Working together the Congress and these groups can implement the 10 key summary recommendations that I endorsed. To-effectively reduce alcohol impaired driving and its life threatening consequences, I think you must pass legislation that aims at the following: require States to reduce the legal blood alcohol concentration or BAC from its present level of 0.10 percent to 0.08 percent immediately and to 0.04 percent by the year 2000.
Two, to require States to immediately establish a legal level of zero percent for drivers under 21 years of age. Three, to increase the Federal excise tax or user fee on alcoholic beverages and to equalize taxes by alcohol content for beer, wine, and distilled spirits. Four, earmark the revenues generated from the Federal excise tax increase to fund impaired driving prevention programs. Five, provide incentives for States to make chemical testing for BAC mandatory for all drivers, passengers and pedestrians injured or killed in a crash involving a motorized vehicle.
Six, extend the warning label law to include warning labels on alcoholic beverage advertisements by November 1989. Seven, authorize and fund Federal agencies to purchase advertising time for pro-health and pro-safety messages if substantially increased public service time and space do not become available. Eight, eliminate tax deductions fox alcohol advertising and promotions that focus on lifestyle rather than price and product. Nine, continue to encourage States to pass a law to confiscate drivers' licenses on the spot for those found to be above the legal BAC. And finally, authorize and fund federal agencies to expand and evaluate their alcohol impaired driving programs as well as their research activities.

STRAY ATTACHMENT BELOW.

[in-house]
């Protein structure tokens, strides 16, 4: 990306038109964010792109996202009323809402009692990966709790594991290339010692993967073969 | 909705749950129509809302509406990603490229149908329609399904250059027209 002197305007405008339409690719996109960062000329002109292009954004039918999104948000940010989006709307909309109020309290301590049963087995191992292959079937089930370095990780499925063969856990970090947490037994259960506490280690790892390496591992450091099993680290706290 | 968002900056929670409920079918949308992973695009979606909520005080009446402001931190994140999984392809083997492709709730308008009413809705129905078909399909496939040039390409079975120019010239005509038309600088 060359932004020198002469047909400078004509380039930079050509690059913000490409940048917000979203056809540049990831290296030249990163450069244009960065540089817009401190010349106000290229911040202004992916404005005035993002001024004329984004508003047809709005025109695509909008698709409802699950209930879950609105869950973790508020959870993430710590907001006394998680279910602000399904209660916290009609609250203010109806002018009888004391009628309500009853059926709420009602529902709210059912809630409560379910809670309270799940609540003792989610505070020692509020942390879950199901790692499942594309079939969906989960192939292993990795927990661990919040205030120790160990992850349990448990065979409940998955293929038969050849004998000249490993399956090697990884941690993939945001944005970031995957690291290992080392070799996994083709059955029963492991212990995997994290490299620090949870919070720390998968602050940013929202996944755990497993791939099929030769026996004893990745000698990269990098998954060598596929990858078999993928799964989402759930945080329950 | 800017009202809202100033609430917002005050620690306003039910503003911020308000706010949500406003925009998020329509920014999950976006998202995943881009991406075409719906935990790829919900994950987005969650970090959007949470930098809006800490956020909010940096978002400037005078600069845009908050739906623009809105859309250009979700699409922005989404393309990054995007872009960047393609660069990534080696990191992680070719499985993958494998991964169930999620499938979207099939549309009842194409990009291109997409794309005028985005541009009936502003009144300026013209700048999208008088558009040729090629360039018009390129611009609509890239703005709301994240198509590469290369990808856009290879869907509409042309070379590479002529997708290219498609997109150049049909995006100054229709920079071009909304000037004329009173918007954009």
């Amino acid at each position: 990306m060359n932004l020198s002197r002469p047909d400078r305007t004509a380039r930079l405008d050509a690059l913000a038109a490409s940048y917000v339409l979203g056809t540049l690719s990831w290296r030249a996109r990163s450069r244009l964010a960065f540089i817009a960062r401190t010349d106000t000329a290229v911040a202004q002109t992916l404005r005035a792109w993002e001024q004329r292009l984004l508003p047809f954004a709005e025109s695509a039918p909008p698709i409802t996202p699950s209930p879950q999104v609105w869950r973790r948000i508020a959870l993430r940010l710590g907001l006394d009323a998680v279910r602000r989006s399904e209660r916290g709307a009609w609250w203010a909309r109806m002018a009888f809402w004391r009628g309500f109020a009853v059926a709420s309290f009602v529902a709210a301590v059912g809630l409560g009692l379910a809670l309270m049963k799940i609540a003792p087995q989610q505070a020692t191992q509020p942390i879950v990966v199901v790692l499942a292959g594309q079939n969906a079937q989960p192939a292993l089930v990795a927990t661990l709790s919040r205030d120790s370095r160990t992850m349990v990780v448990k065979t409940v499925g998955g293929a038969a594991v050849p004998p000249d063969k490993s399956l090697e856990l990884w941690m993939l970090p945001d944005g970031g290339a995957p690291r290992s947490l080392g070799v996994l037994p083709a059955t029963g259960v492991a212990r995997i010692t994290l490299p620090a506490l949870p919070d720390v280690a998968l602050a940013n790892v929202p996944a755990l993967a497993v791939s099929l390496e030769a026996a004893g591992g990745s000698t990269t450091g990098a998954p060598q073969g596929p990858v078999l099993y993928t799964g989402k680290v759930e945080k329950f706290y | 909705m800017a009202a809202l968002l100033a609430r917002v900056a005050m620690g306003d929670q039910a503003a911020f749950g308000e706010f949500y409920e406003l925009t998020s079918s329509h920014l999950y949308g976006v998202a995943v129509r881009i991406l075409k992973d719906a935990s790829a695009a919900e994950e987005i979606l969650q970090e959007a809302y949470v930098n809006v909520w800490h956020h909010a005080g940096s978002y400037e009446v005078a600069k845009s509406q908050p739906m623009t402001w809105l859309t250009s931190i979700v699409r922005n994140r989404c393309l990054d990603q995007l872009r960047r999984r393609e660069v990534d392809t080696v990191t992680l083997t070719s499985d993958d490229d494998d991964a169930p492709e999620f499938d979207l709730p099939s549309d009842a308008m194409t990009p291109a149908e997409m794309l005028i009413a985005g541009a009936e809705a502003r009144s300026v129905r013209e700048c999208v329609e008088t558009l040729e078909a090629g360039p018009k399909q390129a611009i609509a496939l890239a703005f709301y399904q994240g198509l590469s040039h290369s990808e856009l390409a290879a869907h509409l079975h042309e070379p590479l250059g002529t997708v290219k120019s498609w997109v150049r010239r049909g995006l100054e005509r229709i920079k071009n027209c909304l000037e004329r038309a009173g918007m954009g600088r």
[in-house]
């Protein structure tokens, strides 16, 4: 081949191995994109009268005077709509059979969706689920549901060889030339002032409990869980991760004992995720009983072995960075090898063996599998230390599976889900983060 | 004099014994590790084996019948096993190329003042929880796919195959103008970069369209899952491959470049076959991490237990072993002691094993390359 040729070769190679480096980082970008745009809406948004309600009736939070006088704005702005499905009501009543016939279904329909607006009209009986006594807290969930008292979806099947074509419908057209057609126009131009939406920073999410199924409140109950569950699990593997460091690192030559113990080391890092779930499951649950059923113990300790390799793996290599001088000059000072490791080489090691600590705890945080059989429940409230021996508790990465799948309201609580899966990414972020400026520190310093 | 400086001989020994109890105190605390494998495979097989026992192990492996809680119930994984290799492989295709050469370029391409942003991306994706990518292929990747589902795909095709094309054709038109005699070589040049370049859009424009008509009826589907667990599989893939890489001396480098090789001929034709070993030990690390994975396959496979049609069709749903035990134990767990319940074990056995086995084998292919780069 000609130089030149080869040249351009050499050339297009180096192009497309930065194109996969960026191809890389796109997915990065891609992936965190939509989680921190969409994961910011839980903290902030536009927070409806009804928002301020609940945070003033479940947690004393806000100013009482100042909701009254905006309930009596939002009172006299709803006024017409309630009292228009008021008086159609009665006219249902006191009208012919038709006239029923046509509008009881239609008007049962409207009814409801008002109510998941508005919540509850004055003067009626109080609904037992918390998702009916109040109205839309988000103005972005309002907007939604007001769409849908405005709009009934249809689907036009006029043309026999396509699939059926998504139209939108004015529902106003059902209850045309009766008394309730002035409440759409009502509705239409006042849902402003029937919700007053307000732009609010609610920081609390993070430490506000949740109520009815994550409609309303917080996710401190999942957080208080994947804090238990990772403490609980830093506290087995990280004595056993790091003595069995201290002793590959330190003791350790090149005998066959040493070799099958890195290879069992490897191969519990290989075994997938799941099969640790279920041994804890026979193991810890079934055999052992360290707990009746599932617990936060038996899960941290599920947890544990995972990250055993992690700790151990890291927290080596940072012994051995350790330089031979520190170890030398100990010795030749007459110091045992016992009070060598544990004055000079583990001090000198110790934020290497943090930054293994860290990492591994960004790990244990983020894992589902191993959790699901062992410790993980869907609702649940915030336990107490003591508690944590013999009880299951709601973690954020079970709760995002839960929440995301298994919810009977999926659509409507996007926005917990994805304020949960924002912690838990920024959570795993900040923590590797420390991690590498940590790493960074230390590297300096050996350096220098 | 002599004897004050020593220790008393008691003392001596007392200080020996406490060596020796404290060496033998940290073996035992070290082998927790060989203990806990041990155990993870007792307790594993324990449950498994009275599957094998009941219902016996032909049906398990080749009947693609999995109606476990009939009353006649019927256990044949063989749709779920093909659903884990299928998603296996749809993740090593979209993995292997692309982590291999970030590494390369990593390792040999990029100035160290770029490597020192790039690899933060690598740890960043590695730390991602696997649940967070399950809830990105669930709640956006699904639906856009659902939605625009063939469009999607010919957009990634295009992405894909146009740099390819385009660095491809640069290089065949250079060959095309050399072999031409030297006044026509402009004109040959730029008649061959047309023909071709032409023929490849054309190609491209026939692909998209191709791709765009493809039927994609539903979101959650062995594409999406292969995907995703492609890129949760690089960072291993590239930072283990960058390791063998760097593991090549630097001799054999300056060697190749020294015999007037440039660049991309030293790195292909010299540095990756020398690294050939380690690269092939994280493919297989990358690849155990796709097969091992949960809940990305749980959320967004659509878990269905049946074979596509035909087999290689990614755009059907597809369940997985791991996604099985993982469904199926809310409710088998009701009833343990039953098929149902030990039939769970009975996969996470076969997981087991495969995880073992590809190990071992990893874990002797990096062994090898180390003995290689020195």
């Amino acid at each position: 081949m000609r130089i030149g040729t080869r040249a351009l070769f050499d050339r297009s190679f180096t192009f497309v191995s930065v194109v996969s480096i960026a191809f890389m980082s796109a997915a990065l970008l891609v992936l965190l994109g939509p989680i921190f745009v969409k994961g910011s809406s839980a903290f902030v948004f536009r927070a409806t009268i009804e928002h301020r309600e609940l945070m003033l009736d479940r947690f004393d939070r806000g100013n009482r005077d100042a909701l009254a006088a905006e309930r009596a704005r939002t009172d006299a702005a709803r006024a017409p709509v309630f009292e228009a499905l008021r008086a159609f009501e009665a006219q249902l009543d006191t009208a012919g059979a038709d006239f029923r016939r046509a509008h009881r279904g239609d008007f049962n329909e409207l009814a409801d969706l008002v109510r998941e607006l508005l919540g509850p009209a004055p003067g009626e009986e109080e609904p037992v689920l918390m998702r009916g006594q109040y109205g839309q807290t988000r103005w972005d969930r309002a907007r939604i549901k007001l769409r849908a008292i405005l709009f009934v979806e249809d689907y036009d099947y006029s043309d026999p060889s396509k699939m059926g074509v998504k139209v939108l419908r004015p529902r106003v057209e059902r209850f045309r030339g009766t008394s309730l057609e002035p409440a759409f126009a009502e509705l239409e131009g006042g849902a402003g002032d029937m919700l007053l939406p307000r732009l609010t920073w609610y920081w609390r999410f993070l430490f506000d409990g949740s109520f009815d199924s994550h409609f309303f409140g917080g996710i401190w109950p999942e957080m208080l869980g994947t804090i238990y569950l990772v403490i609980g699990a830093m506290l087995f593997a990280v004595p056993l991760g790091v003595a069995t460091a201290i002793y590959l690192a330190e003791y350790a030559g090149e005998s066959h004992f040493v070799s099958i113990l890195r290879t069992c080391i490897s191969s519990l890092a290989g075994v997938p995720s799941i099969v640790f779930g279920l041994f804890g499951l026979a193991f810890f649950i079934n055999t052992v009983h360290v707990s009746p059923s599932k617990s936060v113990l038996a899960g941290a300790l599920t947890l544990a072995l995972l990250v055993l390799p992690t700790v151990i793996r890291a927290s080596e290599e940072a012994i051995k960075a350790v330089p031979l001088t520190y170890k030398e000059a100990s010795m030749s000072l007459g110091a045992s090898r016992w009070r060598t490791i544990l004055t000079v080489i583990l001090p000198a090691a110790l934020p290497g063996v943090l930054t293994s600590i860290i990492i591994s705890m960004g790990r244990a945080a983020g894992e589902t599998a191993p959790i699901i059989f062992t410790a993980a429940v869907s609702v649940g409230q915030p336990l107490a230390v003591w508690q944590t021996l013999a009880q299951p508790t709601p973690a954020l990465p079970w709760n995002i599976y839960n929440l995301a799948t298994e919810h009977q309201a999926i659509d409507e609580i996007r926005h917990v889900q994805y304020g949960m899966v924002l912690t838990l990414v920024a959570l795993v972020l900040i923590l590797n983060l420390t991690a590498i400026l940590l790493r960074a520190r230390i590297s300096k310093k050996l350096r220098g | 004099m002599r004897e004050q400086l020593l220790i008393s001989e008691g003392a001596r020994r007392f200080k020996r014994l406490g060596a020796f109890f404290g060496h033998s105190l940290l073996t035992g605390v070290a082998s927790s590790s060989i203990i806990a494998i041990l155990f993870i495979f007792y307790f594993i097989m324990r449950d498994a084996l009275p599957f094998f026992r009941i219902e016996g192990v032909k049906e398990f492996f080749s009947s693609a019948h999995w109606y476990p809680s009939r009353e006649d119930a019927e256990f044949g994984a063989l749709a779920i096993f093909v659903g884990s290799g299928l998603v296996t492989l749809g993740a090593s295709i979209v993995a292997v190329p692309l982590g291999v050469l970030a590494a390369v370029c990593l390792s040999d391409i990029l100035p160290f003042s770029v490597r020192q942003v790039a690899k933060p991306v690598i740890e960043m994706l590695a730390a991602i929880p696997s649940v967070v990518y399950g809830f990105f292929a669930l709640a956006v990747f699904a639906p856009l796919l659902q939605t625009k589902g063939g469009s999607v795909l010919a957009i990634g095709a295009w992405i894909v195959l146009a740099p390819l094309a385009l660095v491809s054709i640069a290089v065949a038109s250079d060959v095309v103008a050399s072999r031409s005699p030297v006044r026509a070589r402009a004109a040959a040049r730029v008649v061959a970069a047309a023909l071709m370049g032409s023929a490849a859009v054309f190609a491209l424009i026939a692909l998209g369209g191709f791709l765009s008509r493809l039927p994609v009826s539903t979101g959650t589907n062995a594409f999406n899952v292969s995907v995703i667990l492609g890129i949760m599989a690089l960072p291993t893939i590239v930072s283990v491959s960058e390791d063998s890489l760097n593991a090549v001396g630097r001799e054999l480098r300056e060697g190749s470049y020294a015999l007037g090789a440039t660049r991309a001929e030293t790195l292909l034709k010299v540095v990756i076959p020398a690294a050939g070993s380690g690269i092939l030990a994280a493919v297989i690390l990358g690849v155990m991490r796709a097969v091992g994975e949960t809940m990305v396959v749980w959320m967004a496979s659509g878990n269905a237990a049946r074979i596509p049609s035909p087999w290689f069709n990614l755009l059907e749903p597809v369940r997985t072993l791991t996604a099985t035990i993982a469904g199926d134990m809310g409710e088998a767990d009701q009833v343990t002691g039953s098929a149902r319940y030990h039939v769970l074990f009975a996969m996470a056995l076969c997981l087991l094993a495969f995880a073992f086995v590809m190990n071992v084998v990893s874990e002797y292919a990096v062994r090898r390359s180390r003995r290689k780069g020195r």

As the committee well knows, Mr. Chairman, every year nearly 24,000 people lose their lives and an additional 534,000 are injured in alcohol related traffic crashes. Many of the dead and injured are young. The combination of drinking and driving is the number one killer of teenagers in this country. Despite these alarming statistics, few Government officials have spoken out on alcohol impaired driving since Richard Schweiker testified before the Presi-dential Commission on Drunk Driving back in 1982. As then Secretary of the Department of Health and Human Services, Schweiker said the following, and I am quoting: "In the 1950's it was considered a national emergency when 200 young Americans a year aged 15 to 19 died from polio. At the height of the polio epidemic in 1952, 3000 Americans in all succumbed to that disease, and we rushed to develop a vaccine."
Still quoting Mr. Schweiker, "The public health problem we are faced with today produces more than triple the number of those polio deaths for 16 to 25 year olds alone." Now one of Mr. Schweiker's successors, Dr. Otis Bowen, made alcohol abuse and alcoholism a major initiative during his tenure at DHHS and spoke at the workshop I have referred to. I am sorry that the Bureau of Alcohol, Tobacco and Firearms and the Department of the Treasury is not testifying today because the Secretary of the Treasury is required to consult and coordinate the health awareness efforts of the alcohol warning labels with the Surgeon General.